Background: Bruce Tuckman in 1965 published a model for group development known as “Forming-Storming-Norming-Performing” which is now pretty much considered the standard for understanding and categorising team dynamics, at least by lay-people such as me in the commercial space. It’s a model that I employ daily and it has never stopped being useful to me.
A kind word of note: if you have studied Psychology at University, chances are this post will be insultingly benign- forgive me please, I’m looping in things I know little about (I’m reading and learning) to team situations I live in everyday and most likely will do so poorly. I studied Sociology at University briefly back in 1994 and wish I’d studied more, you will too 😉
I’d like to explore one section in particular which is the Forming stage.
The Forming & Storming stages are my favourite phase of all the stages because there is so much emotion and guardedness as well as influencing by many of the parties- but there is also an unspoken drive to achieve, even if it is just the team’s successful formation.
An aspect of this is achieving “normalcy”, it could be finding the standard operating method that the team will work, or even how they’ll communicate with each other. If anything, I wish humans were a bit slower as this process seems to end so quickly in most teams I’m a part of. There is so much I’d love to do in this stage but alas it is gone all too quickly- at least until the next team member change (and we start all over again).
Normalcy interests me as the individuals each have a completely different aspect of what they consider normal elsewhere and here, in this moment. Some for example want to bring how they did it at the last place and bring it here carte blanche. Others though were dissatisfied at their last place and want to do it differently here. Others are passionate and yet others again could careless. Some want to find out how it is done in the existing culture, others want to create a new culture or are completely ignorant of it. Some, are using criteria to make decisions and are aware of it and how it will impact others and themselves.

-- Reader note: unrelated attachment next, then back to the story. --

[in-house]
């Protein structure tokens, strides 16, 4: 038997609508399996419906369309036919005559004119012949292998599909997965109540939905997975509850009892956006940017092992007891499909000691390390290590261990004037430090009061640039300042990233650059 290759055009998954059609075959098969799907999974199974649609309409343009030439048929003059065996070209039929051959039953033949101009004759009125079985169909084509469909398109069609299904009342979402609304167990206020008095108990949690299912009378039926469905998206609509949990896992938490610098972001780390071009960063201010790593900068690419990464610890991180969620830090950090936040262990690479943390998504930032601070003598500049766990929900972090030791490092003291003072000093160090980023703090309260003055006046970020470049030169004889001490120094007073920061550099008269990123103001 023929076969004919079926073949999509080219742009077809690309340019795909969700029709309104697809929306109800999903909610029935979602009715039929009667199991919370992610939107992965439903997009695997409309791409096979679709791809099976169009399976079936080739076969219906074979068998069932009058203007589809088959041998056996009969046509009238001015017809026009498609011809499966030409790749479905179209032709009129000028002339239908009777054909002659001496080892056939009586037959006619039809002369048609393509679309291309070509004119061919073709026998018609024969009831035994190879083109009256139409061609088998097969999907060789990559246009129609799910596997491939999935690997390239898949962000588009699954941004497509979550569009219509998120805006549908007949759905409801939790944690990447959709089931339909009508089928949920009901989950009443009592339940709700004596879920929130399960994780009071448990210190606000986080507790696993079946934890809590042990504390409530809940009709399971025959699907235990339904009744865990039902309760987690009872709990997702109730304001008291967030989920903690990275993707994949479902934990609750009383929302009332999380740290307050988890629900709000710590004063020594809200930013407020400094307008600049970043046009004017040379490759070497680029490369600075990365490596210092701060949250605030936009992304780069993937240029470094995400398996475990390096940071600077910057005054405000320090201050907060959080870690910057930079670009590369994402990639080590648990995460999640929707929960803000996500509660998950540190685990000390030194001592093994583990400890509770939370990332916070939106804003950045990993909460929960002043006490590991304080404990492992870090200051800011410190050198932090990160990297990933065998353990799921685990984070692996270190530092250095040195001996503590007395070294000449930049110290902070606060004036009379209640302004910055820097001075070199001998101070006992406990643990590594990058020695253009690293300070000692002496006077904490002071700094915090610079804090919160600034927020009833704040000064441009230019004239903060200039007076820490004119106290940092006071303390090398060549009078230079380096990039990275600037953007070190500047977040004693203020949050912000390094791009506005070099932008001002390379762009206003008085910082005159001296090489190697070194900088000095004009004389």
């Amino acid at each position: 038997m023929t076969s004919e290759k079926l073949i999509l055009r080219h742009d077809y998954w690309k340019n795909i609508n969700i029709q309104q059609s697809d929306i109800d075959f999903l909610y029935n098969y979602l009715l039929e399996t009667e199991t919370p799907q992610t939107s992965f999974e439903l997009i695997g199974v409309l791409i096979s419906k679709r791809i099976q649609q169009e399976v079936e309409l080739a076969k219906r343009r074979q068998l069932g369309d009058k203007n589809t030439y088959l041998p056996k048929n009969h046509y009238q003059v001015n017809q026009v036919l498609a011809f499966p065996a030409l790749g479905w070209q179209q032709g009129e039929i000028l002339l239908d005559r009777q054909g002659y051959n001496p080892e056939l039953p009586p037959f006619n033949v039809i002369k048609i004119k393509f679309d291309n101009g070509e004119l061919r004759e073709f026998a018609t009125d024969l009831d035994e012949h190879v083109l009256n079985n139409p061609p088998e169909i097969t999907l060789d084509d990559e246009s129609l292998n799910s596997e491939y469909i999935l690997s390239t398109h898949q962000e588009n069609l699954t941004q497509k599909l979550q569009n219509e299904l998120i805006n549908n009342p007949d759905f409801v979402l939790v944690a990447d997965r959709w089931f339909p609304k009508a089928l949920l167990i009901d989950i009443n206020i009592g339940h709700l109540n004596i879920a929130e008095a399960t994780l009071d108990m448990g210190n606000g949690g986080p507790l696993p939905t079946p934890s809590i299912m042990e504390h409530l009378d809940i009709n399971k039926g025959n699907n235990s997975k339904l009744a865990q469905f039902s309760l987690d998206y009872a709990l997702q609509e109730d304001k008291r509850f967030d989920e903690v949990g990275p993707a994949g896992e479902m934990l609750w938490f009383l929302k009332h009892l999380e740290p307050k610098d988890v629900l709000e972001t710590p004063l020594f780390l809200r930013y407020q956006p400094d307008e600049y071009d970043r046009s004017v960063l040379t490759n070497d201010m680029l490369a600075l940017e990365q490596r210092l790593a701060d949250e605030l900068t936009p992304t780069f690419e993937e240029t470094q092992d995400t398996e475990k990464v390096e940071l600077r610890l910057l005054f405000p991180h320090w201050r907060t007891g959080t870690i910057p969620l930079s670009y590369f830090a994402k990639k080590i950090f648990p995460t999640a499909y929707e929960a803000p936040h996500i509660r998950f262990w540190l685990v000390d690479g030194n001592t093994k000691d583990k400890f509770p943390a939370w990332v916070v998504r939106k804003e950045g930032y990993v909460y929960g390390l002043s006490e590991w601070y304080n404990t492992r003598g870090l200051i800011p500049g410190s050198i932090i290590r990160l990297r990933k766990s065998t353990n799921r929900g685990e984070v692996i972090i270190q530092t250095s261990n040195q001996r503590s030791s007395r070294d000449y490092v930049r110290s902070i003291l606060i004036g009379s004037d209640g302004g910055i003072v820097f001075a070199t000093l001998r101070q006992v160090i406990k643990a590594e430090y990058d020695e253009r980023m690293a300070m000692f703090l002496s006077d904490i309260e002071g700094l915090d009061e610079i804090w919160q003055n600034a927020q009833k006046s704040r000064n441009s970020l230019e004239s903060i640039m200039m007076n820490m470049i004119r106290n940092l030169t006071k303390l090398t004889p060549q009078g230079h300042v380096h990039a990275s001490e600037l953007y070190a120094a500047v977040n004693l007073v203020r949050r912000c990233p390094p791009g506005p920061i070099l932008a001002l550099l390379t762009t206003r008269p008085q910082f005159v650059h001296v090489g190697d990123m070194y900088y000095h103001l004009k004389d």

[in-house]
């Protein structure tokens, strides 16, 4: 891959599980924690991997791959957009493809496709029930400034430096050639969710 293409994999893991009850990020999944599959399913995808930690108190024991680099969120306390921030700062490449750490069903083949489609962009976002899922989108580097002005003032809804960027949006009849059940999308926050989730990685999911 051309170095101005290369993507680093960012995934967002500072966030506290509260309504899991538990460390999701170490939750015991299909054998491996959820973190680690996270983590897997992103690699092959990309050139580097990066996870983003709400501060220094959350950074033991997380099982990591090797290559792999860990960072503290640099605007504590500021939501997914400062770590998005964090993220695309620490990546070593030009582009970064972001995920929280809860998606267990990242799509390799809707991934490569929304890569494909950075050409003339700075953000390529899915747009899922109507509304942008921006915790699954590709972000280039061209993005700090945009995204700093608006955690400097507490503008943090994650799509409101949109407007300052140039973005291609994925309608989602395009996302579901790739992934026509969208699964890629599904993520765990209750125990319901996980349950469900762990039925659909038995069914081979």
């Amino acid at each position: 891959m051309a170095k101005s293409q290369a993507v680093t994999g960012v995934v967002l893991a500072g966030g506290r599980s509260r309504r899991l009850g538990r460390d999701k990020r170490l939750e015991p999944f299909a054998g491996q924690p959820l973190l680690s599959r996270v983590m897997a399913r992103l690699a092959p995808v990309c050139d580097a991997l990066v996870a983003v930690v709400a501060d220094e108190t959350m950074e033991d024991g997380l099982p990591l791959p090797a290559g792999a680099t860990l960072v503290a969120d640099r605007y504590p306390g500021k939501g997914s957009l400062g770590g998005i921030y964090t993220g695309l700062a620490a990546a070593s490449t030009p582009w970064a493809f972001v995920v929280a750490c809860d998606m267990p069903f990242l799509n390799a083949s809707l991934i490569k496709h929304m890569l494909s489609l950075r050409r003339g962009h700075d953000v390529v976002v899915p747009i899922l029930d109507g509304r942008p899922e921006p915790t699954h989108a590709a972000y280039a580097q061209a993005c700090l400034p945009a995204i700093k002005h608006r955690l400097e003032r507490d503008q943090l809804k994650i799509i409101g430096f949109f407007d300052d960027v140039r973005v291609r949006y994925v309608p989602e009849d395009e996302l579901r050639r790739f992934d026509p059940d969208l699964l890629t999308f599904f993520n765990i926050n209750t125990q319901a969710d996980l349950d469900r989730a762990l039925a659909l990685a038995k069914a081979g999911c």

I find this fascinating and also particularly challenging as it is like a grenade is going off inside all these different people, all at once. Some manage it well, others barely manage it at all. I’ve witnessed a situation 5 months ago where several members of the team had experience with change coaching and perhaps that influenced what happened- direct and clear communication. It was the smoothest and simplest formation I’ve ever seen. Everything seemed effortless as short and medium term friendships were quickly formed and long term ones were rekindled.
The individual in the forming & storming stages is also a huge area for exploration. We don’t know how to behave, what is ok and what isn’t. Nothing is normal yet. What could be normal? Our hopes, dreams and fears are laid for all to see whether we’re prepared for it or not. There are also influencers- both intentional and unintentional. There is programming in that each is programming each other as to what they think normal should be. At this point it is all a negotiation.
I’m fascinated by the Sociometer theory published by Leary & Downs (1995) a nice little run down on it can be found here. I wonder how much of this comes into play when a team forms, especially in IT when there are roles that naturally work together and others that are less distinctly engaged yet they are a team. Do individuals feel left out? or do they expect it? are they resentful? If they are left out, when does that get resolved? In some situations others resolve it, in others the individual does- and in some- nobody does. This is especially evident in introverts- who tend to just want to be in the background.
From personal experience, I’ve found that my own role during forming & storming often sets the nature of my engagement for the remainder of the cycle as in once I’m categorised by others, or self categorised I find it difficult to change it mid-model evolution. It usually isn’t until the next major event and we start all over again that I exert influence over things that I found to be unacceptable. That is, normalcy to me personally is a short period of stabilisation before the next evolution. I know its coming, but I relax anyway until it is shaken.
The next evolution shakes normalcy so much that I do from time to time find myself wishing it “was like it was before” <person x/persons y joined the team> without ill-intent just that’s how I feel- longing for the past when things were simpler or more fun.
Returning to it seems so difficult that it feels implausible.
Another concept that grabs me, is how some teams seem to know they’re going to be high performing even during forming & storming. I wonder if how much Collective Self Esteem (Luhtanen, R., & Crocker, J. (1992)) actually plays out as in it seemed as though this team just knew they were going to be rockstars and that their idea of normalcy would eventually be everyone’s. They believed it, not in a win-lose kind of chest pump over the other teams, but rather as a ‘the vanguard, leading the way’ kind of momentum.
I could write more but I suspect I’m done for the day. I’m curious to know what experiences you’ve had during team formation and storming, what did you learn?